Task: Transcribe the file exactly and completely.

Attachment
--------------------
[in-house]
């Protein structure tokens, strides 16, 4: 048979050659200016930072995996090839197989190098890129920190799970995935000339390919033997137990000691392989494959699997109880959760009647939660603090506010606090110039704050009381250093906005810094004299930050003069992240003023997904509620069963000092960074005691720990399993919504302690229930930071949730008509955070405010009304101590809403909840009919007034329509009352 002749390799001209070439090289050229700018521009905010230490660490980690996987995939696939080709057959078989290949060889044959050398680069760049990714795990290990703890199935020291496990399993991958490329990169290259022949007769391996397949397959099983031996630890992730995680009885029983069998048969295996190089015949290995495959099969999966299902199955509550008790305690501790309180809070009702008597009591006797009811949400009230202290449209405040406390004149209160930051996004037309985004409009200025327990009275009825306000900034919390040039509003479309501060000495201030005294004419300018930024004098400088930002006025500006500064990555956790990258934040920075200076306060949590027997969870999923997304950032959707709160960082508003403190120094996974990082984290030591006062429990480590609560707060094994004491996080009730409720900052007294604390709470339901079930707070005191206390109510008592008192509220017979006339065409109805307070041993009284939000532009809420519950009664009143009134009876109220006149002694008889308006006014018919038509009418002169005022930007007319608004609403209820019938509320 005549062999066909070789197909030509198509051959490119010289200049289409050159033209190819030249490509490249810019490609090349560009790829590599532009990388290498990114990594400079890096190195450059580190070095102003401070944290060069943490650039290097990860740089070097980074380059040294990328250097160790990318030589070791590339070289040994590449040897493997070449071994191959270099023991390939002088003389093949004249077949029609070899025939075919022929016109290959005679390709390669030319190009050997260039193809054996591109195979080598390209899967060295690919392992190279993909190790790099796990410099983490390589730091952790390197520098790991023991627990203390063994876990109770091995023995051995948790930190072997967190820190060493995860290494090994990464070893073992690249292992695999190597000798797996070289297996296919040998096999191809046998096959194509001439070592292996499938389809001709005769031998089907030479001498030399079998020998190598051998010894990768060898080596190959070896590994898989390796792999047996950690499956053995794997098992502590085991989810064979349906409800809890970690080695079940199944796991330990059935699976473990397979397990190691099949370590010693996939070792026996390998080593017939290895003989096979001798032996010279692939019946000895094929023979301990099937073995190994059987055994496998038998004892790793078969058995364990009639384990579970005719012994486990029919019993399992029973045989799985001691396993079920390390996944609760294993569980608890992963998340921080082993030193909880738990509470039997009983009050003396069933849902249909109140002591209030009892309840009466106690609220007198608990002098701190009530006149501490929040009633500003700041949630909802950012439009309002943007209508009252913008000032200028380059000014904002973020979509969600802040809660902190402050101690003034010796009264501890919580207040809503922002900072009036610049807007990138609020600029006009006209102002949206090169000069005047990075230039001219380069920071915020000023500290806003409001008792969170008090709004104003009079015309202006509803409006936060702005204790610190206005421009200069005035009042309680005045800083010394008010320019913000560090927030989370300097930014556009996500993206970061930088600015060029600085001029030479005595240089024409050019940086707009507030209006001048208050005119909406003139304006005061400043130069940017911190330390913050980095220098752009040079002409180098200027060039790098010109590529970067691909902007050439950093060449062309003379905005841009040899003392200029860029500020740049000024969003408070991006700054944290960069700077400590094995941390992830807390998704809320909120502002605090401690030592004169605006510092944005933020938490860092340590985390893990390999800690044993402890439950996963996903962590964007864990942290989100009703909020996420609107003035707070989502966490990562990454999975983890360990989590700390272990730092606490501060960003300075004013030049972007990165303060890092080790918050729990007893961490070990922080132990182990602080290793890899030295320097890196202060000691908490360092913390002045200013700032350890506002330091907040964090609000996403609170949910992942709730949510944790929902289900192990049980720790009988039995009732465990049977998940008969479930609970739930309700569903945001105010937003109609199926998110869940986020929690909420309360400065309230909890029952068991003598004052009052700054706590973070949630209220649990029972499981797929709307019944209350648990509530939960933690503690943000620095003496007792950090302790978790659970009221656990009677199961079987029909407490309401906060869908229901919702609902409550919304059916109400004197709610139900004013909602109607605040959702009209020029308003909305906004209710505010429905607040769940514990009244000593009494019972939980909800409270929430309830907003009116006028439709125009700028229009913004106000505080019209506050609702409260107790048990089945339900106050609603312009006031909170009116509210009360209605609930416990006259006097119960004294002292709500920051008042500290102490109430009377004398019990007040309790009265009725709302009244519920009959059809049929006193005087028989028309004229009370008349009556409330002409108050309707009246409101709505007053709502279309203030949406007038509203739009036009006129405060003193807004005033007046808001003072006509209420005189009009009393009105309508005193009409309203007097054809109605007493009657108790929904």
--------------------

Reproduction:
[in-house]
């Protein structure tokens, strides 16, 4: 048979050659200016930072995996090839197989190098890129920190799970995935000339390919033997137990000691392989494959699997109880959760009647939660603090506010606090110039704050009381250093906005810094004299930050003069992240003023997904509620069963000092960074005691720990399993919504302690229930930071949730008509955070405010009304101590809403909840009919007034329509009352 002749390799001209070439090289050229700018521009905010230490660490980690996987995939696939080709057959078989290949060889044959050398680069760049990714795990290990703890199935020291496990399993991958490329990169290259022949007769391996397949397959099983031996630890992730995680009885029983069998048969295996190089015949290995495959099969999966299902199955509550008790305690501790309180809070009702008597009591006797009811949400009230202290449209405040406390004149209160930051996004037309985004409009200025327990009275009825306000900034919390040039509003479309501060000495201030005294004419300018930024004098400088930002006025500006500064990555956790990258934040920075200076306060949590027997969870999923997304950032959707709160960082508003403190120094996974990082984290030591006062429990480590609560707060094994004491996080009730409720900052007294604390709470339901079930707070005191206390109510008592008192509220017979006339065409109805307070041993009284939000532009809420519950009664009143009134009876109220006149002694008889308006006014018919038509009418002169005022930007007319608004609403209820019938509320 005549062999066909070789197909030509198509051959490119010289200049289409050159033209190819030249490509490249810019490609090349560009790829590599532009990388290498990114990594400079890096190195450059580190070095102003401070944290060069943490650039290097990860740089070097980074380059040294990328250097160790990318030589070791590339070289040994590449040897493997070449071994191959270099023991390939002088003389093949004249077949029609070899025939075919022929016109290959005679390709390669030319190009050997260039193809054996591109195979080598390209899967060295690919392992190279993909190790790099796990410099983490390589730091952790390197520098790991023991627990203390063994876990109770091995023995051995948790930190072997967190820190060493995860290494090994990464070893073992690249292992695999190597000798797996070289297996296919040998096999191809046998096959194509001439070592292996499938389809001709005769031998089907030479001498030399079998020998190598051998010894990768060898080596190959070896590994898989390796792999047996950690499956053995794997098992502590085991989810064979349906409800809890970690080695079940199944796991330990059935699976473990397979397990190691099949370590010693996939070792026996390998080593017939290895003989096979001798032996010279692939019946000895094929023979301990099937073995190994059987055994496998038998004892790793078969058995364990009639384990579970005719012994486990029919019993399992029973045989799985001691396993079920390390996944609760294993569980608890992963998340921080082993030193909880738990509470039997009983009050003396069933849902249909109140002591209030009892309840009466106690609220007198608990002098701190009530006149501490929040009633500003700041949630909802950012439009309002943007209508009252913008000032200028380059000014904002973020979509969600802040809660902190402050101690003034010796009264501890919580207040809503922002900072009036610049807007990138609020600029006009006209102002949206090169000069005047990075230039001219380069920071915020000023500290806003409001008792969170008090709004104003009079015309202006509803409006936060702005204790610190206005421009200069005035009042309680005045800083010394008010320019913000560090927030989370300097930014556009996500993206970061930088600015060029600085001029030479005595240089024409050019940086707009507030209006001048208050005119909406003139304006005061400043130069940017911190330390913050980095220098752009040079002409180098200027060039790098010109590529970067691909902007050439950093060449062309003379905005841009040899003392200029860029500020740049000024969003408070991006700054944290960069700077400590094995941390992830807390998704809320909120502002605090401690030592004169605006510092944005933020938490860092340590985390893990390999800690044993402890439950996963996903962590964007864990942290989100009703909020996420609107003035707070989502966490990562990454999975983890360990989590700390272990730092606490501060960003300075004013030049972007990165303060890092080790918050729990007893961490070990922080132990182990602080290793890899030295320097890196202060000691908490360092913390002045200013700032350890506002330091907040964090609000996403609170949910992942709730949510944790929902289900192990049980720790009988039995009732465990049977998940008969479930609970739930309700569903945001105010937003109609199926998110869940986020929690909420309360400065309230909890029952068991003598004052009052700054706590973070949630209220649990029972499981797929709307019944209350648990509530939960933690503690943000620095003496007792950090302790978790659970009221656990009677199961079987029909407490309401906060869908229901919702609902409550919304059916109400004197709610139900004013909602109607605040959702009209020029308003909305906004209710505010429905607040769940514990009244000593009494019972939980909800409270929430309830907003009116006028439709125009700028229009913004106000505080019209506050609702409260107790048990089945339900106050609603312009006031909170009116509210009360209605609930416990006259006097119960004294002292709500920051008042500290102490109430009377004398019990007040309790009265009725709302009244519920009959059809049929006193005087028989028309004229009370008349009556409330002409108050309707009246409101709505007053709502279309203030949406007038509203739009036009006129405060003193807004005033007046808001003072006509209420005189009009009393009105309508005193009409309203007097054809109605007493009657108790929904």